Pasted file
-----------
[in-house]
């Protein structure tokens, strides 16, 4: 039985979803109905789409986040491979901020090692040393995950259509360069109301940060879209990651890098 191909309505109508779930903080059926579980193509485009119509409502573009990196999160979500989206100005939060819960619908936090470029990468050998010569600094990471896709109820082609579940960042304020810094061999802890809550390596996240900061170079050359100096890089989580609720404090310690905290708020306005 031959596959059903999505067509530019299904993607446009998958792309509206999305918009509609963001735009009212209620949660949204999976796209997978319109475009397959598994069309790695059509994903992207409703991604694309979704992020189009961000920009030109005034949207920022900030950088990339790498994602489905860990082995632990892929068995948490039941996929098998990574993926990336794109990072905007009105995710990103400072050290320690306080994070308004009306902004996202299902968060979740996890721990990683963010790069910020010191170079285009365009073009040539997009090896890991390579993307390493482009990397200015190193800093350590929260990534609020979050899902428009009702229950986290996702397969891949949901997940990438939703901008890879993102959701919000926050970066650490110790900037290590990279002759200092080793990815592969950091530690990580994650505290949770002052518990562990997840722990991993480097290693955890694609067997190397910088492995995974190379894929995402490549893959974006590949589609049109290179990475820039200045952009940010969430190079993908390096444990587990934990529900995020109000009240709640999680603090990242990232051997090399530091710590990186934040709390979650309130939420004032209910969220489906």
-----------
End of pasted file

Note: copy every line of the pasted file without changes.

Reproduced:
[in-house]
């Protein structure tokens, strides 16, 4: 039985979803109905789409986040491979901020090692040393995950259509360069109301940060879209990651890098 191909309505109508779930903080059926579980193509485009119509409502573009990196999160979500989206100005939060819960619908936090470029990468050998010569600094990471896709109820082609579940960042304020810094061999802890809550390596996240900061170079050359100096890089989580609720404090310690905290708020306005 031959596959059903999505067509530019299904993607446009998958792309509206999305918009509609963001735009009212209620949660949204999976796209997978319109475009397959598994069309790695059509994903992207409703991604694309979704992020189009961000920009030109005034949207920022900030950088990339790498994602489905860990082995632990892929068995948490039941996929098998990574993926990336794109990072905007009105995710990103400072050290320690306080994070308004009306902004996202299902968060979740996890721990990683963010790069910020010191170079285009365009073009040539997009090896890991390579993307390493482009990397200015190193800093350590929260990534609020979050899902428009009702229950986290996702397969891949949901997940990438939703901008890879993102959701919000926050970066650490110790900037290590990279002759200092080793990815592969950091530690990580994650505290949770002052518990562990997840722990991993480097290693955890694609067997190397910088492995995974190379894929995402490549893959974006590949589609049109290179990475820039200045952009940010969430190079993908390096444990587990934990529900995020109000009240709640999680603090990242990232051997090399530091710590990186934040709390979650309130939420004032209910969220489906």